It is good experience for beginners and experts alike to build and fly model rockets., The RRS has it’s own such internal program called the Yoerg Challenge which is to motivate all members to build and fly a model rocket kit at least once from the RRS MTA. The RRS is known as an experimental society and not limited to the model rocket code, but we are also fully supportive of all forms of propulsion as long as it is safely conducted and compliant to the regulations set by the state of California.

As the UCLA hybrid rocket team was making their system checks, they discovered a problem in their nitrous filling system and valve commands. During this diagnostic period, some of the RRS members went to the nearby FAR site to see how the UCLA liquid rocket preparations were progressing.

UCLA’s liquid rocket set on the 60-foot rail launcher at FAR. The team preparing the vehicle for erecting, loading then flight.
RRS members from left to right, Bill Inman, Waldo Stakes, John Wells and Manuel Marquez, inspect the UCLA liquid rocket on the 60-foot launcher deployed at the FAR site.
A few last minute fixes and the rocket was made ready.
The liquid rocket sits on the rail before raising it for launch.
UCLA’s rocket is in position getting ready to clear the area for propellant loading and pressurization operations.

Some of the RRS members remained at the FAR site to witness the launch. After two years of design, planning, build and world pandemic, the UCLA team liquid rocket launch was an amazing success. Due to the relatively low winds that day under clear skies, recovery was made just under a mile away. Preliminary data from telemetry confirmed a new university team altitude record of 22,000 feet. It was an amazing sight to witness from the observation bunker at the RRS MTA.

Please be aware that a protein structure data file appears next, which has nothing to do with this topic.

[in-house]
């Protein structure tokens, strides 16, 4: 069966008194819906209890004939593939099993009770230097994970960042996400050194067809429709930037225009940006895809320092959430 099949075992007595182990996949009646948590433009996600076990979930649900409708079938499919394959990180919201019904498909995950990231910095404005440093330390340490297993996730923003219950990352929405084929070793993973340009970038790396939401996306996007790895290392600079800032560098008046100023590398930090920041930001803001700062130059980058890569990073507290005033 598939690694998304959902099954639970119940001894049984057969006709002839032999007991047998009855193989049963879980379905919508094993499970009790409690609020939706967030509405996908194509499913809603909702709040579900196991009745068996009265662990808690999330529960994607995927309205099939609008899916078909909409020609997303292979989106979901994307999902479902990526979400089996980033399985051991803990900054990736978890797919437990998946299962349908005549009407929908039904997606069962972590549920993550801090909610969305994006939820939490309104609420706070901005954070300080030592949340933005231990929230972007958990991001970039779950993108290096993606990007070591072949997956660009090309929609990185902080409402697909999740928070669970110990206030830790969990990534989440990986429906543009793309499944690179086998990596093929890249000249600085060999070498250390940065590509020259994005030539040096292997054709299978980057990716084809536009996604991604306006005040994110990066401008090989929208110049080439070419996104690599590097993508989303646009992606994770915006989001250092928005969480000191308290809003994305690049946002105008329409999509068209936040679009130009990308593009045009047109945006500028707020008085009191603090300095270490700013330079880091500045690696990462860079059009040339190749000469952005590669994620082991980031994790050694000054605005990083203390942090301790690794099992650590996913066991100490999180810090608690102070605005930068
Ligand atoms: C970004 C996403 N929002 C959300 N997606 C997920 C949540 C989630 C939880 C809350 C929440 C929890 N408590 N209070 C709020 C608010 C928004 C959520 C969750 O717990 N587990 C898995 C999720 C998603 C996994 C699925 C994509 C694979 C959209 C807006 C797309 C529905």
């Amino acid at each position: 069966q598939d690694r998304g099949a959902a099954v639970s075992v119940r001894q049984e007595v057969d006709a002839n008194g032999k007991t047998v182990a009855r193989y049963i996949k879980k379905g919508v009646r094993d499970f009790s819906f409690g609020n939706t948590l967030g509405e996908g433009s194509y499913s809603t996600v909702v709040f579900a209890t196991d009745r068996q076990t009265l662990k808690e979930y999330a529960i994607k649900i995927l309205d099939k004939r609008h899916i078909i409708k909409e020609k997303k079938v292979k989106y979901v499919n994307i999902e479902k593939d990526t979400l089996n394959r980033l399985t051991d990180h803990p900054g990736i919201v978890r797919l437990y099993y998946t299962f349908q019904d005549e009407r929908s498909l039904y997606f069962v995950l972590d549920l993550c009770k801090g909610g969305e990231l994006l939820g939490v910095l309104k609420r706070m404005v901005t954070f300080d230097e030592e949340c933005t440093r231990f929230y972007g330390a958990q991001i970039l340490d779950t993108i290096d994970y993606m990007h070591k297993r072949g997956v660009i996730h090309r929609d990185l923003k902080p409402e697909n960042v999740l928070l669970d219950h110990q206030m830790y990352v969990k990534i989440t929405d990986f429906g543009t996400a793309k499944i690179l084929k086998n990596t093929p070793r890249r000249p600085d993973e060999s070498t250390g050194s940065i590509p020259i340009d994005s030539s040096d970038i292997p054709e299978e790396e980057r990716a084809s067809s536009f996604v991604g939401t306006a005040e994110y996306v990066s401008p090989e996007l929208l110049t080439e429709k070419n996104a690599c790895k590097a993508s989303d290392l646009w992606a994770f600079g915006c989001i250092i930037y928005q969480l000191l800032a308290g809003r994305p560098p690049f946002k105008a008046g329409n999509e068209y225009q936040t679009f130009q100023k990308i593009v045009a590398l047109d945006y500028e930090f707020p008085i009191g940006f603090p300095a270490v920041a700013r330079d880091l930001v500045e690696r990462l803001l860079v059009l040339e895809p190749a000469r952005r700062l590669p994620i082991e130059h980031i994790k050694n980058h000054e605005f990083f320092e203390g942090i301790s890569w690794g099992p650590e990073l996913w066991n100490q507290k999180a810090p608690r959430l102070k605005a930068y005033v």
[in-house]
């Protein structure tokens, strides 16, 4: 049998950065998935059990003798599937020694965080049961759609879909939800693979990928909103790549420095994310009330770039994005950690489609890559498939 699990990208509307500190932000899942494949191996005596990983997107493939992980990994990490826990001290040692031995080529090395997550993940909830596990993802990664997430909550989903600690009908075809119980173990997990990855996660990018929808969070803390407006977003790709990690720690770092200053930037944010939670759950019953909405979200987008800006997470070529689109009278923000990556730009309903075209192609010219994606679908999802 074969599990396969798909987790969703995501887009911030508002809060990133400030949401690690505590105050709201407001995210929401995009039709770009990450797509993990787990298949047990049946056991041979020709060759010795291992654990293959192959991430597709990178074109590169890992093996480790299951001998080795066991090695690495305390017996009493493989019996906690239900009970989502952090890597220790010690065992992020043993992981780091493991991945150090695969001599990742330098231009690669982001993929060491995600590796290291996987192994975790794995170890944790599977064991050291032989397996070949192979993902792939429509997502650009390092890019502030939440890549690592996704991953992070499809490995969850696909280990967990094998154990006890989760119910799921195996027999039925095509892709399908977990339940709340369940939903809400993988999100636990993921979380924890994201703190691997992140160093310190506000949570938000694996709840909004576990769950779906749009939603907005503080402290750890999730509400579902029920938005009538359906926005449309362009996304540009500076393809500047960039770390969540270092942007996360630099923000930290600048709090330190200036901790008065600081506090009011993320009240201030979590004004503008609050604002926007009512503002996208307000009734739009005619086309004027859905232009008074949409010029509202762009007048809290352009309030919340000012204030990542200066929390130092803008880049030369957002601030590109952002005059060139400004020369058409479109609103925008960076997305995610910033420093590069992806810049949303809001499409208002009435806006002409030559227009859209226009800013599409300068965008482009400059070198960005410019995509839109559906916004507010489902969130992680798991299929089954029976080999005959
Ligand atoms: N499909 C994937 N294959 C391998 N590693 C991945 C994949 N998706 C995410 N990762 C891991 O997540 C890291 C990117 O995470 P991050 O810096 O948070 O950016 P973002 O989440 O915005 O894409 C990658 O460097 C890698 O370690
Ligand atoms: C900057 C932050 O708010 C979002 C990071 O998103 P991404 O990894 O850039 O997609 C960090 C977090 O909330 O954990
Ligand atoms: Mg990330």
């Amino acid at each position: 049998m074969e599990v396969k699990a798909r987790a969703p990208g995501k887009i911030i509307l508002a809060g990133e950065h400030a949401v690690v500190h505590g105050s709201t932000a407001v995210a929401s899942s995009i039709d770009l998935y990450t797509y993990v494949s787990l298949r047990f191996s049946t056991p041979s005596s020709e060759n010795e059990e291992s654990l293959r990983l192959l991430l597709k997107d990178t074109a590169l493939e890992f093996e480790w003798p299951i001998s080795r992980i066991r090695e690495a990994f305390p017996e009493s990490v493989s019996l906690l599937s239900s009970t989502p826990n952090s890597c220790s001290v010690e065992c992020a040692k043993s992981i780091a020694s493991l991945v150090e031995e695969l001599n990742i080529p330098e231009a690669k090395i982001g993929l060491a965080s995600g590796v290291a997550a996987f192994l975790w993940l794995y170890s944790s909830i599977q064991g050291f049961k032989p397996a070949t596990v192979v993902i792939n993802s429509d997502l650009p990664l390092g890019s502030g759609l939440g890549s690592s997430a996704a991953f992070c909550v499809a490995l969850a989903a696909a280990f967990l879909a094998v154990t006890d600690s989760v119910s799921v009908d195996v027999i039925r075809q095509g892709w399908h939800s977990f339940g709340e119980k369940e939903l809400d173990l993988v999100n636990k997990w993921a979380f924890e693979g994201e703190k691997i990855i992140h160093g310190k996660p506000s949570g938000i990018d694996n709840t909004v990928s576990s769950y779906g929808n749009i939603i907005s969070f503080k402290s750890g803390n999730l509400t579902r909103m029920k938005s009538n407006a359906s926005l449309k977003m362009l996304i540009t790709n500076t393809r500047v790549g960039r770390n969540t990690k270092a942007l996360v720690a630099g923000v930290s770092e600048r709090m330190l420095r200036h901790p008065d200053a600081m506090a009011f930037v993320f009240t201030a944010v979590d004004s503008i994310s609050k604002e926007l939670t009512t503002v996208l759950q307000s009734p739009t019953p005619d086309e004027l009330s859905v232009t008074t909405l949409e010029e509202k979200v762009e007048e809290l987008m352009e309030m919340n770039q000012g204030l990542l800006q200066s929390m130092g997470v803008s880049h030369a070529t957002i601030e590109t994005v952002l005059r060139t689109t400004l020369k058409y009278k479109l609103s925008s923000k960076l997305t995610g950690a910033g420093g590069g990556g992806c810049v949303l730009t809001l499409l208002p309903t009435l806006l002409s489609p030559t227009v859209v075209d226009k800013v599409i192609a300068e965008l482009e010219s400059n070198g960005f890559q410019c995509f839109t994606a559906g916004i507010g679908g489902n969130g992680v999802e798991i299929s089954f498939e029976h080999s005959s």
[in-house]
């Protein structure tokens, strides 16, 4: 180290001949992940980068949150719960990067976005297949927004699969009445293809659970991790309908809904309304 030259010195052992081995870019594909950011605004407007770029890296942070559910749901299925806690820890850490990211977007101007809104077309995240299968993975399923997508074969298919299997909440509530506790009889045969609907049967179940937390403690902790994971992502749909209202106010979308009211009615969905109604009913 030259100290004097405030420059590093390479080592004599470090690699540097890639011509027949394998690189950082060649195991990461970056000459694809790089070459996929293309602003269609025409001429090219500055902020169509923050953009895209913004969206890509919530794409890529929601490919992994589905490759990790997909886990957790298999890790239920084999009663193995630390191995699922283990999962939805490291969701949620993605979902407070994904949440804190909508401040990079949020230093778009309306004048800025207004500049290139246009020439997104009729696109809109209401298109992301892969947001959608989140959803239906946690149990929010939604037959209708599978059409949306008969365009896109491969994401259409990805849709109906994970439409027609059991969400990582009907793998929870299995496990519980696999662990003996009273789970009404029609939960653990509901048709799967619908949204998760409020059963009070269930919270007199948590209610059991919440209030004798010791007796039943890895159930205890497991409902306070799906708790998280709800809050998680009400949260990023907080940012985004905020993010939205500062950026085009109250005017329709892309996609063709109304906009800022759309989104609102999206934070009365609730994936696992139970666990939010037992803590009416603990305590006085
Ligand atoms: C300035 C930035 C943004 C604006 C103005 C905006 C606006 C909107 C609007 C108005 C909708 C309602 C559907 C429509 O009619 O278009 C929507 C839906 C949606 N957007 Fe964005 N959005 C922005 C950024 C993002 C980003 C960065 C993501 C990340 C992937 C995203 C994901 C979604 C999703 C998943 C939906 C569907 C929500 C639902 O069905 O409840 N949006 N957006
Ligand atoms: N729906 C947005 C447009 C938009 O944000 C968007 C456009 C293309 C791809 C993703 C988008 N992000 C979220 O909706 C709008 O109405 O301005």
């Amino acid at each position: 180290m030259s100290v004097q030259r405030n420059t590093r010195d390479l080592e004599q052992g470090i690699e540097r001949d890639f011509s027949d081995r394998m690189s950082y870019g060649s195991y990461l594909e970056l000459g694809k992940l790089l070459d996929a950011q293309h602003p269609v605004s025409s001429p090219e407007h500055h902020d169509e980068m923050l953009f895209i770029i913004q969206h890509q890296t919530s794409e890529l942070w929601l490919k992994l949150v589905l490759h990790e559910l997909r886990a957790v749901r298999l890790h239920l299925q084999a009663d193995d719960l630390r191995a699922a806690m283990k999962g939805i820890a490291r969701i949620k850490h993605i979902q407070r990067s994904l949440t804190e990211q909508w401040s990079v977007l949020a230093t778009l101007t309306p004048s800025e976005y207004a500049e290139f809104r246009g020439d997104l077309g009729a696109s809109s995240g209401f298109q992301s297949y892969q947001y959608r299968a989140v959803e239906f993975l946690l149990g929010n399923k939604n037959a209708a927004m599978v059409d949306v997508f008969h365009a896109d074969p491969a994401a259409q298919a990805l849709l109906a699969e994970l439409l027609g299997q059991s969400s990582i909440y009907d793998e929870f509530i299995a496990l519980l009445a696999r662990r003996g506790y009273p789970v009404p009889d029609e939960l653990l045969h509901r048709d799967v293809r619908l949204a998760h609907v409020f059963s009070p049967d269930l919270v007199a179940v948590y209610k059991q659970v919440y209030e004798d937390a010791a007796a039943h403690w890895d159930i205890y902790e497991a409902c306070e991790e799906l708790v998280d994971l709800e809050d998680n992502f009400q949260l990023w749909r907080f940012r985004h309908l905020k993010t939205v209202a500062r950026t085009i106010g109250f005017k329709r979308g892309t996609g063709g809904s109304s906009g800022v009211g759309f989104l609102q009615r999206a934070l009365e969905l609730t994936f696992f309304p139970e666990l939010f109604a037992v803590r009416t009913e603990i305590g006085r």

UCLA’s liquid rocket had a perfect launch on 5-29-2021 setting a new altitude record of 22,000 feet by a university team. Photo by Xavier Marshall, RRS.

The UCLA Prometheus team had corrected their initial electrical problem and began the series of procedural checks to familiarize the new members of the hybrid rocket team. Some minor adjustments of the motor mount alignment was necessary before getting into test.

The UCLA Prometheus team makes some adjustments to better align the hybrid motor in the vertical skid mounted to classic I-beam at the RRS MTA.
The nitrous oxide K-bottle sits inverted in the sloped stand to allow the liquid to flow from the port. Some nitrous oxide bottles come with an internal siphon line to avoid having to invert the container. The bottle is also being chilled with ice to keep the oxidizer sufficiently dense and improve performance in hot-fire.
The top bulkhead of the hybrid motor is attached to the load cell for thrust measurement. A pressure transmitter is tapped into the nitrous oxide volume to further gauge performance.
The high-powered hybrid motor by Contrails uses four 1/4-inch fill lines and a single smaller vent line from the same floating injector at the mid-point inside
Dave Crisalli (right) inspects the hybrid motor on the test rails before the firing
UCLA Prometheus team tracks their written procedures as they progress to hot-fire in the old blockhouse.